Thursday, January 7, 2016

Thursday roundup (01-07-16)

World Bank cuts global growth forecast (USAToday) World Bank cuts global economic growth outlook (Reuters)

2016 Theme #4: The End-Game of Debt-Fueled "Growth" by Charles Hugh Smith (of two minds blog)

Oil down again to 12-year low; $30 handle looks more likely (Reuters)

The World Wary as US Federal Reserve Declares End to Debt Crisis: Federal Reserve lifted interest rates for first time since 2007, aiming for normalization; emerging markets may struggle (Yale Global)

George Soros Sees Crisis in Global Markets That Echoes 2008 (Bloomberg)

Eurozone unemployment falls to lowest level in over 4 years [= 10.5 percent] but retail sales slip during the month (The Associated Press)

Merkel has run out of bazookas: Germany has few options when the issue of Greece’s debt returns to the headlines (Marketwatch)

Why Investors Should Be Wary of Italy: Compared to Greece, Italy is an economic powerhouse. But its debt crisis could render companies powerless. (U. S. News & World Report)

George Osborne's warnings about the economy show how fragile his austerity-led recovery is: The Chancellor's warnings of a 'cocktail' of serious threats make the Autumn Statement seem a long time ago (The Independent) Here's the real threat to the UK economy, and it's got nothing to do with China: Osborne has warned about risks to the UK economy, but he didn't mention the burgeoning current account deficit, which makes Britain ever more vulnerable to a "sudden stop" balance of payments crisis (The Telegraph)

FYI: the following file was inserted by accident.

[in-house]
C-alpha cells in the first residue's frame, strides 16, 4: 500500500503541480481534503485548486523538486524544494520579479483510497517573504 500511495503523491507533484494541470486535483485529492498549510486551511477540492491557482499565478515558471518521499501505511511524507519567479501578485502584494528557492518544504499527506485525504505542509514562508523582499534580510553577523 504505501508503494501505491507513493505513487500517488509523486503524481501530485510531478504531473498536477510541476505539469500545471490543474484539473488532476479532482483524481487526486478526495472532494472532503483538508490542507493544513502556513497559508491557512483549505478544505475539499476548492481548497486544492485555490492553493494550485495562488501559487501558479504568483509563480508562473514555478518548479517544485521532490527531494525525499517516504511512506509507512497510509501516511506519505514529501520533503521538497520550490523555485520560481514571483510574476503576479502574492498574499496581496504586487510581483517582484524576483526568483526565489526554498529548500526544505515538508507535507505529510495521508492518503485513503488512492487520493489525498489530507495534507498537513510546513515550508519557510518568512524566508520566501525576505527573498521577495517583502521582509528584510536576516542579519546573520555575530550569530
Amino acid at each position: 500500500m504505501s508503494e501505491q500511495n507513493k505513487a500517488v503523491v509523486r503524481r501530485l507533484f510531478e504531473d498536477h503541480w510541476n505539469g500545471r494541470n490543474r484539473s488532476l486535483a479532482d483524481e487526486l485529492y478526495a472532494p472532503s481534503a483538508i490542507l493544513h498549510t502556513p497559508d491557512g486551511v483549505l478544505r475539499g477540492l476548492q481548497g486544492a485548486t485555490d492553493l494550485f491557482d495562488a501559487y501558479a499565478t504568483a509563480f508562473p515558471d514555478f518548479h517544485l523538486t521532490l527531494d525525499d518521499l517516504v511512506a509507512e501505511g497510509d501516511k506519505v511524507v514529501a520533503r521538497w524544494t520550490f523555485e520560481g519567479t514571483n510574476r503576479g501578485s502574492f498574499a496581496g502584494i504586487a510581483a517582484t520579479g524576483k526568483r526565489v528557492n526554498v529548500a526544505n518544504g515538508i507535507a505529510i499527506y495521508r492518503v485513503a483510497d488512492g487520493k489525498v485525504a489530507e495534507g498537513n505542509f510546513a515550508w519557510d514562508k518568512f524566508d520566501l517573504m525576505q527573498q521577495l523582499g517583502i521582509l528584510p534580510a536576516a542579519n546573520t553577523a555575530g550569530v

Capital flight pushes China to the brink of devaluation: Beijing cannot keep burning through reserves at a record pace to defend the yuan and at the same time loosen monetary policy. It has to choose by Ambrose Evans-Pritchard (The Telegraph)

Be Scared of China's Debt, Not Its Stocks (BloombergView)

[Banks in the United States are] Too big to fail, and only getting bigger (Oxfam America blogs)

Note To Joe Stiglitz: Banks Originate, Not Intermediate, And That's Why Aggregate Demand Is Stuffed by Steve Keen (Forbes)

40% of millennials have used a pawnshop or payday lender: Twenty-somethings are turning to these practices because they’re struggling financially (Marketwatch)

Yahoo Plans to Lay Off At Least 1000 Employees: Report (Variety)

     The aim of this blog is to show (mostly from reports in mainstream respected news sources) that there is reason to believe that both the United States and the global economies remain fragile in the wake of the financial crisis of 2008 and that a number of threats exist today that could, if they worsened, bring about economic depression -- not just a minor depression, but a depression worse than the Great Depression. Key threats include excessive risk-taking by financial firms, unchecked by effective regulation; the continued existence of "too big to fail" institutions; and most especially, the amassing of levels of public and private debt which could become unsustainable.

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